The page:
I tend to agree; I use HP as a weird sort of "reward mechanic", characters are rewarded for acting heroically, not for success. If you are a hero, then HP are your due. This may have been the intent of rules as written but I never really got that feeling from them.
If I give rewards for in-game occurrences I give "directed-heropoints"; i.e. I say "The Hoar Herons feast you mightily! Raise that Relationship and Wealth rating by a point apiece".
> This I will agree with to some degree. Rather than making the beliefs
> mechanically powerful, they are the drivers of the reward system.
I think this makes them tremendously mechanically powerful! You need to interact with them to get the the best kind of mechanical rewards. There are also some great bits in the text about how Beliefs encode character (and thus player) priorities for the game. E.G: the Narrator knows I want to have a hard time winning the princess because I have a Belief about winning her.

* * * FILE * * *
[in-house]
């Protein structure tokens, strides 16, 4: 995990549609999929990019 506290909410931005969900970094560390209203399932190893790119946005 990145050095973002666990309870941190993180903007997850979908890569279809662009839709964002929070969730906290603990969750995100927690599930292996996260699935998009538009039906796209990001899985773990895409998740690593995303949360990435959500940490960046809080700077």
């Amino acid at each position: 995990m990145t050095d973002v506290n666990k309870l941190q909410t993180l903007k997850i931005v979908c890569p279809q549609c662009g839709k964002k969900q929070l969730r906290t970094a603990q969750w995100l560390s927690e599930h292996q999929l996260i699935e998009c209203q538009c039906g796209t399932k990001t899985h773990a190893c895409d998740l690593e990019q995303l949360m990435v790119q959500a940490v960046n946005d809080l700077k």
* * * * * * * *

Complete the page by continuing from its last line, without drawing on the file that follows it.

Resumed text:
> That are obviously the love of the system.
They are good if you want to have a white-knuckle fight. We've used them twice in a game we've been playing for months now so they are not as integral as the combat systems in Certain Other Games.
-- John Machin "Nothing is more beautiful than to know the All." - Athanasius Kircher, 'The Great Art of Knowledge'.
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